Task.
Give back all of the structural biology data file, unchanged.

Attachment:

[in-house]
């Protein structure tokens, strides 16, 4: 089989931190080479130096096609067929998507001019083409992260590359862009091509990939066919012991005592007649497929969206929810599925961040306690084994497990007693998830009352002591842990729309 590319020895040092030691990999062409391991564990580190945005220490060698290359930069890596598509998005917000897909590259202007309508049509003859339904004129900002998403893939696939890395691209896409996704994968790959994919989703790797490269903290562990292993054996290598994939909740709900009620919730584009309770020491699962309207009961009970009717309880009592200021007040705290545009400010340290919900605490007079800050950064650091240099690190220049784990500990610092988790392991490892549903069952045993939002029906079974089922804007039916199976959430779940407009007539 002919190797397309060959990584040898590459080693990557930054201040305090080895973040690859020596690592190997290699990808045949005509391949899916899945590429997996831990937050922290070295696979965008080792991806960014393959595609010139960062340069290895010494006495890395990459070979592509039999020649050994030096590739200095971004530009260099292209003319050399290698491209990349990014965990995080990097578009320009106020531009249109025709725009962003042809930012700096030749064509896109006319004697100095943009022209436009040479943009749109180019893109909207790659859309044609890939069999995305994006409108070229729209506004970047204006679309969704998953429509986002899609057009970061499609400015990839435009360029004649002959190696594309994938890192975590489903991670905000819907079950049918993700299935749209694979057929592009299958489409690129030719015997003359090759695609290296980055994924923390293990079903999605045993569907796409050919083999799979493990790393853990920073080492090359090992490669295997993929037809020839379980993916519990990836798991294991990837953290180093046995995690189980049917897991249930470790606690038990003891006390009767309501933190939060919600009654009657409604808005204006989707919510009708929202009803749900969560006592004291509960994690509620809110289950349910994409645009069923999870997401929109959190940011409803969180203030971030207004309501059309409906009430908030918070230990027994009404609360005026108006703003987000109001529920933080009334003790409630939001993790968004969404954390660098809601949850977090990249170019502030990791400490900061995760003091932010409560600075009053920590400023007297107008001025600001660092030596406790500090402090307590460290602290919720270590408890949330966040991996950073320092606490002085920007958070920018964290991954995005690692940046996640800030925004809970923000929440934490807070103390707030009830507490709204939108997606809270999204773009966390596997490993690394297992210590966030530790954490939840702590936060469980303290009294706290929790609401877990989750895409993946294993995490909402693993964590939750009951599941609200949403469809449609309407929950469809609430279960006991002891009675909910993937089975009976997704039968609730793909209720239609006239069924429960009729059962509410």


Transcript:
[in-house]
């Protein structure tokens, strides 16, 4: 089989931190080479130096096609067929998507001019083409992260590359862009091509990939066919012991005592007649497929969206929810599925961040306690084994497990007693998830009352002591842990729309 590319020895040092030691990999062409391991564990580190945005220490060698290359930069890596598509998005917000897909590259202007309508049509003859339904004129900002998403893939696939890395691209896409996704994968790959994919989703790797490269903290562990292993054996290598994939909740709900009620919730584009309770020491699962309207009961009970009717309880009592200021007040705290545009400010340290919900605490007079800050950064650091240099690190220049784990500990610092988790392991490892549903069952045993939002029906079974089922804007039916199976959430779940407009007539 002919190797397309060959990584040898590459080693990557930054201040305090080895973040690859020596690592190997290699990808045949005509391949899916899945590429997996831990937050922290070295696979965008080792991806960014393959595609010139960062340069290895010494006495890395990459070979592509039999020649050994030096590739200095971004530009260099292209003319050399290698491209990349990014965990995080990097578009320009106020531009249109025709725009962003042809930012700096030749064509896109006319004697100095943009022209436009040479943009749109180019893109909207790659859309044609890939069999995305994006409108070229729209506004970047204006679309969704998953429509986002899609057009970061499609400015990839435009360029004649002959190696594309994938890192975590489903991670905000819907079950049918993700299935749209694979057929592009299958489409690129030719015997003359090759695609290296980055994924923390293990079903999605045993569907796409050919083999799979493990790393853990920073080492090359090992490669295997993929037809020839379980993916519990990836798991294991990837953290180093046995995690189980049917897991249930470790606690038990003891006390009767309501933190939060919600009654009657409604808005204006989707919510009708929202009803749900969560006592004291509960994690509620809110289950349910994409645009069923999870997401929109959190940011409803969180203030971030207004309501059309409906009430908030918070230990027994009404609360005026108006703003987000109001529920933080009334003790409630939001993790968004969404954390660098809601949850977090990249170019502030990791400490900061995760003091932010409560600075009053920590400023007297107008001025600001660092030596406790500090402090307590460290602290919720270590408890949330966040991996950073320092606490002085920007958070920018964290991954995005690692940046996640800030925004809970923000929440934490807070103390707030009830507490709204939108997606809270999204773009966390596997490993690394297992210590966030530790954490939840702590936060469980303290009294706290929790609401877990989750895409993946294993995490909402693993964590939750009951599941609200949403469809449609309407929950469809609430279960006991002891009675909910993937089975009976997704039968609730793909209720239609006239069924429960009729059962509410």